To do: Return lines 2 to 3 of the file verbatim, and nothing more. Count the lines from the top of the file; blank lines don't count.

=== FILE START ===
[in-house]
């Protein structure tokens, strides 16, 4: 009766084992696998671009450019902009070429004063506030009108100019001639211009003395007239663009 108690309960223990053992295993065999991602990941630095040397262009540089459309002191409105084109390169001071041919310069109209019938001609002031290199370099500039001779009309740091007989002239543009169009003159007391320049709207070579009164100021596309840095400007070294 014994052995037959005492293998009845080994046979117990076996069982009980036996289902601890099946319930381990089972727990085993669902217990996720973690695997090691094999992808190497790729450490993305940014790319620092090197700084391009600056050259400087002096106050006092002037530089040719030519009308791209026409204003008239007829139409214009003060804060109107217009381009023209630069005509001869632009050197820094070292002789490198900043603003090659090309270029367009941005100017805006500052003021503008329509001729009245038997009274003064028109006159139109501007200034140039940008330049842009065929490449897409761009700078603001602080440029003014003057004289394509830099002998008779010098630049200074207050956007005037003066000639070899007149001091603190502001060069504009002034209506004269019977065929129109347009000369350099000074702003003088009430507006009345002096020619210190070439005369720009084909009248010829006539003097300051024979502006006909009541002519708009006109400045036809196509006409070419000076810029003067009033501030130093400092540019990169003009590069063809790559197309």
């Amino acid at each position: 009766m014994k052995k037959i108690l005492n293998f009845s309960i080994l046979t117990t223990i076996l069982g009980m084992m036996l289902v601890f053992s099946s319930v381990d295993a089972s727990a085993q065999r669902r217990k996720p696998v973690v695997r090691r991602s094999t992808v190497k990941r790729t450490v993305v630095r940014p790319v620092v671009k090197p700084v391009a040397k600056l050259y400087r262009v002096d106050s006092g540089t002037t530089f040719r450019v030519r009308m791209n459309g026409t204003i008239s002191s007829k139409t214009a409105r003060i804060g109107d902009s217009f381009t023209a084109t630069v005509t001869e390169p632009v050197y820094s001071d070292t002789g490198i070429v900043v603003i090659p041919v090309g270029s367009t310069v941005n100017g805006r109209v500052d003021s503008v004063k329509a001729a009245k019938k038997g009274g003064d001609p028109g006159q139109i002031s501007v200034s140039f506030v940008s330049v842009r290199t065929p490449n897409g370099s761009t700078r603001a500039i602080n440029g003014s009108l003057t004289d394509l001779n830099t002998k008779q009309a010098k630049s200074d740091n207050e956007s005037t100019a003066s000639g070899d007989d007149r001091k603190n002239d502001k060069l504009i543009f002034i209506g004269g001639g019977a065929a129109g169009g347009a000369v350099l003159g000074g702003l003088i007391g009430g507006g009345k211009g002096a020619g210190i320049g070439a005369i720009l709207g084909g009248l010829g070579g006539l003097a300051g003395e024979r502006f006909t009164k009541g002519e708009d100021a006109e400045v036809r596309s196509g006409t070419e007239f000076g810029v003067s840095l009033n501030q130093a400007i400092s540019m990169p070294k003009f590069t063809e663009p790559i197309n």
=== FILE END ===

């Protein structure tokens, strides 16, 4: 009766084992696998671009450019902009070429004063506030009108100019001639211009003395007239663009 108690309960223990053992295993065999991602990941630095040397262009540089459309002191409105084109390169001071041919310069109209019938001609002031290199370099500039001779009309740091007989002239543009169009003159007391320049709207070579009164100021596309840095400007070294 014994052995037959005492293998009845080994046979117990076996069982009980036996289902601890099946319930381990089972727990085993669902217990996720973690695997090691094999992808190497790729450490993305940014790319620092090197700084391009600056050259400087002096106050006092002037530089040719030519009308791209026409204003008239007829139409214009003060804060109107217009381009023209630069005509001869632009050197820094070292002789490198900043603003090659090309270029367009941005100017805006500052003021503008329509001729009245038997009274003064028109006159139109501007200034140039940008330049842009065929490449897409761009700078603001602080440029003014003057004289394509830099002998008779010098630049200074207050956007005037003066000639070899007149001091603190502001060069504009002034209506004269019977065929129109347009000369350099000074702003003088009430507006009345002096020619210190070439005369720009084909009248010829006539003097300051024979502006006909009541002519708009006109400045036809196509006409070419000076810029003067009033501030130093400092540019990169003009590069063809790559197309």
């Amino acid at each position: 009766m014994k052995k037959i108690l005492n293998f009845s309960i080994l046979t117990t223990i076996l069982g009980m084992m036996l289902v601890f053992s099946s319930v381990d295993a089972s727990a085993q065999r669902r217990k996720p696998v973690v695997r090691r991602s094999t992808v190497k990941r790729t450490v993305v630095r940014p790319v620092v671009k090197p700084v391009a040397k600056l050259y400087r262009v002096d106050s006092g540089t002037t530089f040719r450019v030519r009308m791209n459309g026409t204003i008239s002191s007829k139409t214009a409105r003060i804060g109107d902009s217009f381009t023209a084109t630069v005509t001869e390169p632009v050197y820094s001071d070292t002789g490198i070429v900043v603003i090659p041919v090309g270029s367009t310069v941005n100017g805006r109209v500052d003021s503008v004063k329509a001729a009245k019938k038997g009274g003064d001609p028109g006159q139109i002031s501007v200034s140039f506030v940008s330049v842009r290199t065929p490449n897409g370099s761009t700078r603001a500039i602080n440029g003014s009108l003057t004289d394509l001779n830099t002998k008779q009309a010098k630049s200074d740091n207050e956007s005037t100019a003066s000639g070899d007989d007149r001091k603190n002239d502001k060069l504009i543009f002034i209506g004269g001639g019977a065929a129109g169009g347009a000369v350099l003159g000074g702003l003088i007391g009430g507006g009345k211009g002096a020619g210190i320049g070439a005369i720009l709207g084909g009248l010829g070579g006539l003097a300051g003395e024979r502006f006909t009164k009541g002519e708009d100021a006109e400045v036809r596309s196509g006409t070419e007239f000076g810029v003067s840095l009033n501030q130093a400007i400092s540019m990169p070294k003009f590069t063809e663009p790559i197309n």